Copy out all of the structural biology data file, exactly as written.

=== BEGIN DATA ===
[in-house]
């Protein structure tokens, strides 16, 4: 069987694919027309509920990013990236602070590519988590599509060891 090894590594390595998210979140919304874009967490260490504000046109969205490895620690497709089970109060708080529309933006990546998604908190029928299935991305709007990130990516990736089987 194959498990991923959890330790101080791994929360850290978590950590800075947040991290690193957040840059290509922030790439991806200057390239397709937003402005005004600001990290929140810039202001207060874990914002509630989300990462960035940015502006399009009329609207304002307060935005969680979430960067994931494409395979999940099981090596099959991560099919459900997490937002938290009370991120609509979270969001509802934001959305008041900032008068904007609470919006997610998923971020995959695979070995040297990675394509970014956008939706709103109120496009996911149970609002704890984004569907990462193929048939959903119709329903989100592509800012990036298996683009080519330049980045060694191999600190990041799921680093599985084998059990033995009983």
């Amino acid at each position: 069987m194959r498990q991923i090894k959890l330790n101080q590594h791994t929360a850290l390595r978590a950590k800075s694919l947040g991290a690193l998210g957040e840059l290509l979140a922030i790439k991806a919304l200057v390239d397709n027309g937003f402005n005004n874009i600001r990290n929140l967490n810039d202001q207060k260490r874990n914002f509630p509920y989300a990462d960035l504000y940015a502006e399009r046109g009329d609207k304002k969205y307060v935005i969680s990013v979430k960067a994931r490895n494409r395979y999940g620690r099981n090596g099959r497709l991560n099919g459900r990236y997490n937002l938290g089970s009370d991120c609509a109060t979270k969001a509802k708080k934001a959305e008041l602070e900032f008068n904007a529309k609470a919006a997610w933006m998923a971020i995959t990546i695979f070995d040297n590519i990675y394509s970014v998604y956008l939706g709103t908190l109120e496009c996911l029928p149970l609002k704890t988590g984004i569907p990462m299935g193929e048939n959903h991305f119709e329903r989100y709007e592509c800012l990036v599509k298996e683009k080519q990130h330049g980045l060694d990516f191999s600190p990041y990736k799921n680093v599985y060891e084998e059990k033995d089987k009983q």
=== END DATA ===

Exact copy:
[in-house]
């Protein structure tokens, strides 16, 4: 069987694919027309509920990013990236602070590519988590599509060891 090894590594390595998210979140919304874009967490260490504000046109969205490895620690497709089970109060708080529309933006990546998604908190029928299935991305709007990130990516990736089987 194959498990991923959890330790101080791994929360850290978590950590800075947040991290690193957040840059290509922030790439991806200057390239397709937003402005005004600001990290929140810039202001207060874990914002509630989300990462960035940015502006399009009329609207304002307060935005969680979430960067994931494409395979999940099981090596099959991560099919459900997490937002938290009370991120609509979270969001509802934001959305008041900032008068904007609470919006997610998923971020995959695979070995040297990675394509970014956008939706709103109120496009996911149970609002704890984004569907990462193929048939959903119709329903989100592509800012990036298996683009080519330049980045060694191999600190990041799921680093599985084998059990033995009983």
């Amino acid at each position: 069987m194959r498990q991923i090894k959890l330790n101080q590594h791994t929360a850290l390595r978590a950590k800075s694919l947040g991290a690193l998210g957040e840059l290509l979140a922030i790439k991806a919304l200057v390239d397709n027309g937003f402005n005004n874009i600001r990290n929140l967490n810039d202001q207060k260490r874990n914002f509630p509920y989300a990462d960035l504000y940015a502006e399009r046109g009329d609207k304002k969205y307060v935005i969680s990013v979430k960067a994931r490895n494409r395979y999940g620690r099981n090596g099959r497709l991560n099919g459900r990236y997490n937002l938290g089970s009370d991120c609509a109060t979270k969001a509802k708080k934001a959305e008041l602070e900032f008068n904007a529309k609470a919006a997610w933006m998923a971020i995959t990546i695979f070995d040297n590519i990675y394509s970014v998604y956008l939706g709103t908190l109120e496009c996911l029928p149970l609002k704890t988590g984004i569907p990462m299935g193929e048939n959903h991305f119709e329903r989100y709007e592509c800012l990036v599509k298996e683009k080519q990130h330049g980045l060694d990516f191999s600190p990041y990736k799921n680093v599985y060891e084998e059990k033995d089987k009983q």